The objective of this study is to use thermodynamic analysis to evaluate the environmental impact of nanotechnology products during the end-of-life (EOL) material recovery stage. A case study of the high-temperature metal recovery (HTMR) process used to recycle lithium-ion (Li-ion) batteries is presented. Previous research has shown that the melting behavior of nanomaterials may deviate from their corresponding bulk materials. The melting temperature of superheated nanomaterials in Li-ion batteries may exceed the process smelting temperature and result in nanomaterials contaminating the recovered material streams. Therefore, the smelting process must be operated at higher temperatures to ensure the full melting of the nanomaterials, resulting in higher energy consumption and process emissions. The environmental impact from the existing HTMR process is examined as well as the impact associated with operations at the higher smelting temperatures. Thermodynamic analysis, consisting of energy and exergy analyses, provides quantitative information on the resulting environmental impacts and the corresponding overall exergy loss, which may occur when recycling nanomaterial-containing Li-ion batteries.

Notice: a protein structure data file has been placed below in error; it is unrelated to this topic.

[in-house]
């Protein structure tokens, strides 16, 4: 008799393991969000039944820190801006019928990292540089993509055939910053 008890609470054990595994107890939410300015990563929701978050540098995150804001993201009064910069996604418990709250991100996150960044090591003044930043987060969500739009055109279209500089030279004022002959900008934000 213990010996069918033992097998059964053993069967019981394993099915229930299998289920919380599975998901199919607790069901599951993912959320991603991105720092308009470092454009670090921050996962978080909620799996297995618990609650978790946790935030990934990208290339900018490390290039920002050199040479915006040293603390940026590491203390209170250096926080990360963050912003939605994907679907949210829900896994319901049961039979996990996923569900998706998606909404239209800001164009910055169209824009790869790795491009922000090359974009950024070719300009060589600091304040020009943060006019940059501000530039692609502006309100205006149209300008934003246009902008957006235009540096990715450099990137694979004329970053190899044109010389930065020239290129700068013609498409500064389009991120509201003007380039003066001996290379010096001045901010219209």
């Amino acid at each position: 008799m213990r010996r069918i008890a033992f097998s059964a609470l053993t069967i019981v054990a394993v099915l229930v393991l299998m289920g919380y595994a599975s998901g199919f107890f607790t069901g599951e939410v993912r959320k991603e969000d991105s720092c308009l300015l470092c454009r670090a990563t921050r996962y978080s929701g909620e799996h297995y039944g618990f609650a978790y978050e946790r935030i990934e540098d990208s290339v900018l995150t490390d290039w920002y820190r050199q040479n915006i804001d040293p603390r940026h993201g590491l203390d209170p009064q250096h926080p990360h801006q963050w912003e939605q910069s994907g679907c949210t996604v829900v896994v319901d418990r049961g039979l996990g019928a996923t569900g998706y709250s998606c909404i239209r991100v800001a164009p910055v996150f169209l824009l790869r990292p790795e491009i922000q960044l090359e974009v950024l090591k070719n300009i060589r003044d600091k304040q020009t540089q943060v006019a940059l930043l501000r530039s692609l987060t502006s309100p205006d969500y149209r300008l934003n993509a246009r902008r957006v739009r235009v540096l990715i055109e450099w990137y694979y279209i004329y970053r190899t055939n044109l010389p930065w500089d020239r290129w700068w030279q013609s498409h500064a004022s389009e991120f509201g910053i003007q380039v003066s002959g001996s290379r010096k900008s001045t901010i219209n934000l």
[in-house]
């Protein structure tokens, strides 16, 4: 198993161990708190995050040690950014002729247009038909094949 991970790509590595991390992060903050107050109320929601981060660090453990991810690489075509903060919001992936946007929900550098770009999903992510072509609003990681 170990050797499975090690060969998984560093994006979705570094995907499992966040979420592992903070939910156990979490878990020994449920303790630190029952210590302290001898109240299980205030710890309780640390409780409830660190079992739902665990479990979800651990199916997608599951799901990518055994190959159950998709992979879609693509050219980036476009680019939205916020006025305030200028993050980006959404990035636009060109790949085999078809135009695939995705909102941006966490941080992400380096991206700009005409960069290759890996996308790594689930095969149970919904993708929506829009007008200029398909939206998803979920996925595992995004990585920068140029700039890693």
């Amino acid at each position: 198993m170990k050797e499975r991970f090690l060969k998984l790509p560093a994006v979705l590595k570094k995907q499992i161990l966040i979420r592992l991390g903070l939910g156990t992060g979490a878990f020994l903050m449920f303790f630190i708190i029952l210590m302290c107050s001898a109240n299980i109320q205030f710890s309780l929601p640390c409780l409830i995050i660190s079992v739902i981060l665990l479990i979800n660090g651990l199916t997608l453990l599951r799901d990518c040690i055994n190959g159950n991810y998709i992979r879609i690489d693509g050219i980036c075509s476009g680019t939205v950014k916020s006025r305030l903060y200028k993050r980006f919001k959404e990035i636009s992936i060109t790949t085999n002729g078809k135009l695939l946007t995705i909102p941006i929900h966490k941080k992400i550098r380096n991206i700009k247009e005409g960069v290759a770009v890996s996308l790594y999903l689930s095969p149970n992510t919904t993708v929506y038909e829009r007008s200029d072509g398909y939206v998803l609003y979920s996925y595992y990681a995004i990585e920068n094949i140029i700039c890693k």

All Science Journal Classification (ASJC) codes
- General Chemistry
- Environmental Chemistry